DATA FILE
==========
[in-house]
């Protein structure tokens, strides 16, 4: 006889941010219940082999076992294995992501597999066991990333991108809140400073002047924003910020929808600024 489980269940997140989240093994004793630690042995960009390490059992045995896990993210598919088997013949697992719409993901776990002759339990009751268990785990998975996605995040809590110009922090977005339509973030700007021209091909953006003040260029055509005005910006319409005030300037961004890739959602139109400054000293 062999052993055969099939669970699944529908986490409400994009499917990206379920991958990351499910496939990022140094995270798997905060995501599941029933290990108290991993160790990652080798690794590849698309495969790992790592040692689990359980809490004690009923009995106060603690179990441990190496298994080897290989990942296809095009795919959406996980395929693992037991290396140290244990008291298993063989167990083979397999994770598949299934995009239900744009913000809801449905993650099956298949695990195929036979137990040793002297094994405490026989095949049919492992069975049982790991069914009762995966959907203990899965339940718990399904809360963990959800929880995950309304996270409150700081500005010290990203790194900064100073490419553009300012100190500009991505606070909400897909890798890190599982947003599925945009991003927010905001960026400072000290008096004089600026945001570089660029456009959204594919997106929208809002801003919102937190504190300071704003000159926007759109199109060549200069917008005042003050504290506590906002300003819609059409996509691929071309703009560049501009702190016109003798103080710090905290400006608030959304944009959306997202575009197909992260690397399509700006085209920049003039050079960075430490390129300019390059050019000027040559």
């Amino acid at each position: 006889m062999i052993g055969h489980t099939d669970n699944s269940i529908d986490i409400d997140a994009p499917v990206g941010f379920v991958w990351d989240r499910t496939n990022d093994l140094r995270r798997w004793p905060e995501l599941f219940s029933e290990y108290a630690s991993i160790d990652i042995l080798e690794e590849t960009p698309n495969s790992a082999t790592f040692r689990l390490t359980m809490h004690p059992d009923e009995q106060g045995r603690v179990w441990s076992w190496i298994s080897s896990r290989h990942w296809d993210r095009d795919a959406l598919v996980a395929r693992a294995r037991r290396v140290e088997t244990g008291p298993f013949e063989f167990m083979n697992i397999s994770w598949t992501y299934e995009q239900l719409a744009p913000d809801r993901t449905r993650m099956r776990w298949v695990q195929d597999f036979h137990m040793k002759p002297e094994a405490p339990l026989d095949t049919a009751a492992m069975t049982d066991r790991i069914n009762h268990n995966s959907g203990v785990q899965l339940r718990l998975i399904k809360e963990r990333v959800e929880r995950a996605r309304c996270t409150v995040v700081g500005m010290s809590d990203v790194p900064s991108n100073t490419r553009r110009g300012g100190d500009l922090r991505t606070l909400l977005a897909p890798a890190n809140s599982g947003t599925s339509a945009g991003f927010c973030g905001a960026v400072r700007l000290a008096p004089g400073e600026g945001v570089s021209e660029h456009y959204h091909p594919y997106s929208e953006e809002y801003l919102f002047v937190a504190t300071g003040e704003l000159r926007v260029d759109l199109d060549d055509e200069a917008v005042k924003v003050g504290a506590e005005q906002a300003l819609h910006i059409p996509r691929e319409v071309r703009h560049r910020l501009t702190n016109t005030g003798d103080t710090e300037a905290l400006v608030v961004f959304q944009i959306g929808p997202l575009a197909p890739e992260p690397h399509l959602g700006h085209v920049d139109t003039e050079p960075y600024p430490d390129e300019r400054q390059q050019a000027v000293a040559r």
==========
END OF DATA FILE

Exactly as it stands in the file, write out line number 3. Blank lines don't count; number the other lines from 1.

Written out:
């Amino acid at each position: 006889m062999i052993g055969h489980t099939d669970n699944s269940i529908d986490i409400d997140a994009p499917v990206g941010f379920v991958w990351d989240r499910t496939n990022d093994l140094r995270r798997w004793p905060e995501l599941f219940s029933e290990y108290a630690s991993i160790d990652i042995l080798e690794e590849t960009p698309n495969s790992a082999t790592f040692r689990l390490t359980m809490h004690p059992d009923e009995q106060g045995r603690v179990w441990s076992w190496i298994s080897s896990r290989h990942w296809d993210r095009d795919a959406l598919v996980a395929r693992a294995r037991r290396v140290e088997t244990g008291p298993f013949e063989f167990m083979n697992i397999s994770w598949t992501y299934e995009q239900l719409a744009p913000d809801r993901t449905r993650m099956r776990w298949v695990q195929d597999f036979h137990m040793k002759p002297e094994a405490p339990l026989d095949t049919a009751a492992m069975t049982d066991r790991i069914n009762h268990n995966s959907g203990v785990q899965l339940r718990l998975i399904k809360e963990r990333v959800e929880r995950a996605r309304c996270t409150v995040v700081g500005m010290s809590d990203v790194p900064s991108n100073t490419r553009r110009g300012g100190d500009l922090r991505t606070l909400l977005a897909p890798a890190n809140s599982g947003t599925s339509a945009g991003f927010c973030g905001a960026v400072r700007l000290a008096p004089g400073e600026g945001v570089s021209e660029h456009y959204h091909p594919y997106s929208e953006e809002y801003l919102f002047v937190a504190t300071g003040e704003l000159r926007v260029d759109l199109d060549d055509e200069a917008v005042k924003v003050g504290a506590e005005q906002a300003l819609h910006i059409p996509r691929e319409v071309r703009h560049r910020l501009t702190n016109t005030g003798d103080t710090e300037a905290l400006v608030v961004f959304q944009i959306g929808p997202l575009a197909p890739e992260p690397h399509l959602g700006h085209v920049d139109t003039e050079p960075y600024p430490d390129e300019r400054q390059q050019a000027v000293a040559r």